The startup Sapho unveiled its micro apps and Sapho Micro App platform on Wednesday, joining a growing field of startups building bots for use with enterprise software.

The platform allows users access to Sapho Micro Apps — single-purpose bots that let users interact with enterprise software through chat messengers by using cards to visualize actionable tasks. The platform can also be used to customize micro apps and can integrate different kinds of enterprise software, as well as internal databases and legacy systems.

Sapho calls its bots “mini apps” because there is no natural language processing involved; rather, these are small, task-specific applications that operate on mobile devices, web browsers, or messaging apps like Slack.

Enhancing employees’ ability to get work done and increasing workflow efficiency via chat is a bonus for companies with legacy systems and an increasingly mobile and millennial workforce, Sapho CTO Peter Yared told VentureBeat in an interview.

“This new generation of worker who have been trained on the iPhone and Android have a totally different expectation of software, something that you can go to an app store, download, and start working on in 10 seconds,” Yared said. (Disclosure: Peter Yared has contributed a number of editorials to VentureBeat in the past.)

We’re at the beginning of an evolution in the workplace, Yared said. As major chat apps begin to incorporate more interactive elements and buttons, push notifications based on predictable or automated tasks will play a larger role in how people do their jobs. Bots that do natural language processing will evolve, he said, but messages that deliver actionable push notifications will also soon become pervasive in the workplace.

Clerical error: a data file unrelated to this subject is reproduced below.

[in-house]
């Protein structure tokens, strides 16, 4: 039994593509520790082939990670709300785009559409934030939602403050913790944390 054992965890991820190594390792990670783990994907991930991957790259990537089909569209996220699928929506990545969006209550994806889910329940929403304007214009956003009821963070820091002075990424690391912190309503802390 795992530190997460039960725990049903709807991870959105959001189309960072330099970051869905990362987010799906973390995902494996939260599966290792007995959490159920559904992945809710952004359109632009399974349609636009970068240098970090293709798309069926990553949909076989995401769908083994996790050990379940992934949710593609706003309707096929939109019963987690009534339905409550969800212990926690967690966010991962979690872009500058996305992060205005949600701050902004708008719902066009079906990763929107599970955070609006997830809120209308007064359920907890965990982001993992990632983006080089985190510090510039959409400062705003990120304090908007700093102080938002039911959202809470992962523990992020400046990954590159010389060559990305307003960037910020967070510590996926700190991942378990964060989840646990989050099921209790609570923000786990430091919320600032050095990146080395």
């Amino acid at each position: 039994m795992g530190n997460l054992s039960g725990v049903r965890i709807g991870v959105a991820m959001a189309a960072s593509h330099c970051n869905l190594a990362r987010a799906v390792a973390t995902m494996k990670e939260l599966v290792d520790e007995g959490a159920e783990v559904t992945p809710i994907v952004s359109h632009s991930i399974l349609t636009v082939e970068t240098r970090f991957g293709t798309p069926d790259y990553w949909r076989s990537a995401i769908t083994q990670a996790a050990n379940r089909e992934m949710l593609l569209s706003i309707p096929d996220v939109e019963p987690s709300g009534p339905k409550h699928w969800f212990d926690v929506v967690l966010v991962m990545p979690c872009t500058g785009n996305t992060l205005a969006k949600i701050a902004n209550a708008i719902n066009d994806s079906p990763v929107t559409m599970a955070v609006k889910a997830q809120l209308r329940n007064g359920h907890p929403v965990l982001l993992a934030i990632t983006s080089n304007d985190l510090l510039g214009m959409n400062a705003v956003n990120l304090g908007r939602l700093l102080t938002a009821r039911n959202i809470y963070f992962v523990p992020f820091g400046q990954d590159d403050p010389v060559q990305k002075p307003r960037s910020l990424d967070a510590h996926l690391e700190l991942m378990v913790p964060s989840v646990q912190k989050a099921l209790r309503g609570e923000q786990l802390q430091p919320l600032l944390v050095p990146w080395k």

“Google Now, Facebook, Siri, Instagram — all these different systems have trained the end user to expect important things to come to them. The only place where that doesn’t exist is at work, the place we spend eight hours a day, and the idea that that is not going to change just doesn’t seem very realistic to us.”

Companies like Turner Broadcasting Company and CBS Interactive, where Sapho cofounders Yared and CEO Fouad ElNaggar used to work, currently use Sapho Micro Apps.

Frustration with bad software is what led Yared and ElNaggar to leave senior positions at CBS Interactive and create Sapho. Most enterprise bots are trying to address frustration caused by antiquated or hard-to-use enterprise and SAAS software, ElNaggar said.

“We’re moving now to a world that’s much more user-centric and much more micro-app focused,” he added.

Sapho completed a $9.5 million series A round in January and has raised $13.5 million since the company was created in 2014.

Enterprise bot building is a competitive space. About 50 applicants to the Botcamp startup accelerator were enterprise startups or bot builders.

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